SAT stays SEBI ban imposed on academic Ajay Shah, Infotech Financials

NSE logo displayed outside the headquarter, in Mumbai. Photo: PTI
The Securities Appellate Tribunal (SAT) has stayed the ban imposed by market regulator Securities and Exchange Board of India (Sebi) on academic Ajay Shah, National Stock Exchange (NSE) vice president Suprabhat Lala and algo software developer Infotech Financials and its two directors Sunita Thomas and Krishna Dagli.  

In an order passed on April 30, Sebi charged these individuals and Infotech (the five appellants) for misuse of exchange data for commercial gains.

“Prima-facie, at this stage, we are of the opinion that the alleged violation, if any, was in the year 2009. More than 10 years have elapsed and the appellants were associated with the market during this period and no compliant on any other score has been found against them. We also find that the data which is alleged to have been used by the appellants for preparation of algo trading software was explained by NSE to be in the public domain in related proceedings made against NSE,” SAT said in an order uploaded on its website.  

The tribunal has given Sebi six weeks to respond, following which the appellants will be given three weeks to submit their rejoinders. SAT will next hear the matter on July 22.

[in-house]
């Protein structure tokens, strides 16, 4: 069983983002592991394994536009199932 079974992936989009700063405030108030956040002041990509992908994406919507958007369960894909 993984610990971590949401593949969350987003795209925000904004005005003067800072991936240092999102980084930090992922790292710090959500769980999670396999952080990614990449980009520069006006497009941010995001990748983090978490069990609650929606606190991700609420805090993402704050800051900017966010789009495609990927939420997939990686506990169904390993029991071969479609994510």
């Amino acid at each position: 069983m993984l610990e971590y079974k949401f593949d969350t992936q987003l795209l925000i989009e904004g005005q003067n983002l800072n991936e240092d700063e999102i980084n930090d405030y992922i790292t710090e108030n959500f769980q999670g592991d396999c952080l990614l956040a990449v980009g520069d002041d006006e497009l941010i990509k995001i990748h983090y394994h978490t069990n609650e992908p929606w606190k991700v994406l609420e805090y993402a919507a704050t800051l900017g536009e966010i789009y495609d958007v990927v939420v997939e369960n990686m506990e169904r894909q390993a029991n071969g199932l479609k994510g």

In the April 30 order, Sebi alleged that the five appellants while developing the so-called Liquidity Index (LIX) obtained confidential data from NSE which they deployed for preparing an algo trading software and used it for programming trading strategies. Sebi said the confidential data was meant only for developing the Lix index.

Senior counsels Janak Dwarkadas and Shyam Mehta, who represented the appellants, argued before SAT that the “data provided by NSE was only a historical data which had no relevance for future trading.” They also said the data was not confidential as it was already in public domain. The counsels also argued that even though the data was used for developing the algo trading software, no confidentiality clause was violated as the data was in the public domain and accessible to all.

The counsels also argued that if the Sebi order is allowed to stand during the pendency of the appeal, “it will put an irreparable loss and harm to the appellant’s business.”

Earlier, SAT had granted similar interim relief to three senior NSE officials and broker OPG Securities charged in the co-location case.

Meanwhile, Ravi Narain, former managing director, and CEO, NSE too moved SAT against the Sebi order that bars him from associating with any listed company or market intermediary for five years.  SAT is likely to hear the matter on May 14.

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